Similarly, the parties' most recent interconnection agreement, entered into in 2003, does not affect the justiciability of SBC's appeal. The contract expressly permits either party to seek a judicial order revising the agreement and authorizes retroactive relief (i.e., reimbursement for rates paid). The parties reserved all rights and remedies with respect to collection of rates and charges under the interconnection agreement. Accordingly, by its express terms, the 2003 interconnection agreement does not render the instant appeal moot.
PUCO next argues that a refund, or retroactive relief, is not available to SBC under the "filed rate doctrine." The classic example of application of the filed rate doctrine, often referred to as the filed tariff doctrine, can be found in the Supreme Court's decision in Louisville & Nashville R. Co. v. Maxwell, 237 U.S. 94, 35 S.Ct. 494, 59 L.Ed. 853 (1915). In that case, the Supreme Court held that a passenger who purchased a train ticket at a rate misquoted by the ticket agent did not have a defense against the subsequent collection of the higher tariff rate by the railroad.
Under the Interstate Commerce Act, the rate of the carrier duly filed is the only lawful charge. Deviation from it is not permitted upon any pretext. Shippers and travelers are charged with notice of it, and they as well as the carrier must abide by it, unless it is found by the Commission to be unreasonable. Ignorance or misquotation of rates is not an excuse for paying or charging either less or more than the rate filed. This rule is undeniably strict and it obviously may work hardship in some cases, but it embodies the policy which has been adopted by Congress in the regulation of interstate commerce in order to prevent unjust discrimination.
Id. at 97, 35 S.Ct. 494. The filed rate doctrine requires that common carriers and their customers adhere to tariffs filed and approved by the appropriate regulatory agencies. In essence, PUCO argues that SBC cannot obtain a refund for rates paid to MCI in the past under this doctrine. We disagree.
First, and most importantly, SBC is not arguing that the tandem rate itself should be different (i.e., SBC is not arguing that the rate is incorrect or was unreasonably set) or that it is per se unreasonable. The issue is whether SBC is required to pay the tandem rate or the end office rate, which may depend upon the interpretation of the regulations governing symmetrical rates. A ruling by this court will have no effect on the filed tariff or rate. Thus, SBC is not challenging the filed tariff, but is merely appealing the arbitration decision that applied one rate rather than another. Such appeals are expressly permitted under the Telecommunications Act and the parties agreed that a refund could be sought in their most recent interconnection agreement. PUCO has cited no persuasive authority otherwise.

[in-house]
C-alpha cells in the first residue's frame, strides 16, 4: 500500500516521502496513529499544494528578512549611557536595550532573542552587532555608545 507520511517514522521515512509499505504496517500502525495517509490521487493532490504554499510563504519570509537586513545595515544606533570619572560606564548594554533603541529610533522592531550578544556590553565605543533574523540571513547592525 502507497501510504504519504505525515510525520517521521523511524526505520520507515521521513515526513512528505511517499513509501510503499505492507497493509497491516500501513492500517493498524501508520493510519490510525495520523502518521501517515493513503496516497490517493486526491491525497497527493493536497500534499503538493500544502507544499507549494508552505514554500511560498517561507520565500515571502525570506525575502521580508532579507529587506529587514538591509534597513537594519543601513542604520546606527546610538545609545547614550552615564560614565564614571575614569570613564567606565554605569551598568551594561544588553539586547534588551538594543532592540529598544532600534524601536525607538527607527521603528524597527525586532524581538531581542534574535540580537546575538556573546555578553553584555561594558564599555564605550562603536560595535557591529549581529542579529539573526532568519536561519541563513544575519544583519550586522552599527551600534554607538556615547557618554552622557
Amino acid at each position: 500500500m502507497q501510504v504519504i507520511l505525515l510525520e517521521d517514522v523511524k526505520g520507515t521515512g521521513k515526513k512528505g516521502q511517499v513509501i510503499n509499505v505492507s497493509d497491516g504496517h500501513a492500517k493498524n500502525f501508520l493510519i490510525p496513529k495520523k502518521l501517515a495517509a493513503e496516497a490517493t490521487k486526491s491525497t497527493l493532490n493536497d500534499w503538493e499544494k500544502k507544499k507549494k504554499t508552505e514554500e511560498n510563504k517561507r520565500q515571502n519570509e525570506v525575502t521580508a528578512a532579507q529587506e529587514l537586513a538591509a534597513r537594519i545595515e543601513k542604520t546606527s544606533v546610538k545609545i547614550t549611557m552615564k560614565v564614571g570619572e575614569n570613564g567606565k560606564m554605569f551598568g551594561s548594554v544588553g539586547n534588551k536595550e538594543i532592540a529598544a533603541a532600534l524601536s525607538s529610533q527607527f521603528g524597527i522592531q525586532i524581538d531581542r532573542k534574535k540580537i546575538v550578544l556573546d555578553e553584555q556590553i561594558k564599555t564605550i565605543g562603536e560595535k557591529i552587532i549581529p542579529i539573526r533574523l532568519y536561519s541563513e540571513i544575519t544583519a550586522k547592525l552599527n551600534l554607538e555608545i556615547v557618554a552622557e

Further, the two most important purposes for the filed rate doctrine are not implicated if the court reviews PUCO's decision and the resulting rate terms of the interconnection agreement. The filed rate doctrine prevents carrier discrimination by committing the carriers to one set tariff and preserves the role of administrative agencies in approving and setting rates, a practice at which they are particularly adept. See Fax Telecommunicaciones Inc. v. AT&T, 138 F.3d 479, 489 (2d Cir.1998) (describing the two principles emanating from the filed rate doctrine). Neither of these principles are threatened in this case, nor is there a potential that SBC is vying for a lower rate in some unfair manner or for some ulterior motive. Rather, SBC merely wants the court to review PUCO's and the district court's interpretation (and possibly application) of the regulations. The filed rate doctrine does not reach a circumstance such as this one, and thus SBC is entitled to seek retroactive relief.2
III. STANDARD OF REVIEW
We review the district court's interpretation of Rule 711(a)(3) de novo and its ultimate factual findings under the arbitrary and capricious standard of review. Although the district court reviewed PUCO's arbitration decision strictly under the arbitrary and capricious standard of review, the primary issue before that court, and currently before this court, is a question of law — whether FCC Rule 711(a)(3) requires that the new market entrant's switch actually serve customers across a comparable geographic area in order for the new entrant to charge the incumbent's tandem interconnection rate.3 The interpretation of the rule, a question of law, must be reviewed de novo. See Michigan Bell Tel. Co. v. Strand, 305 F.3d 580, 586 (6th Cir.2002).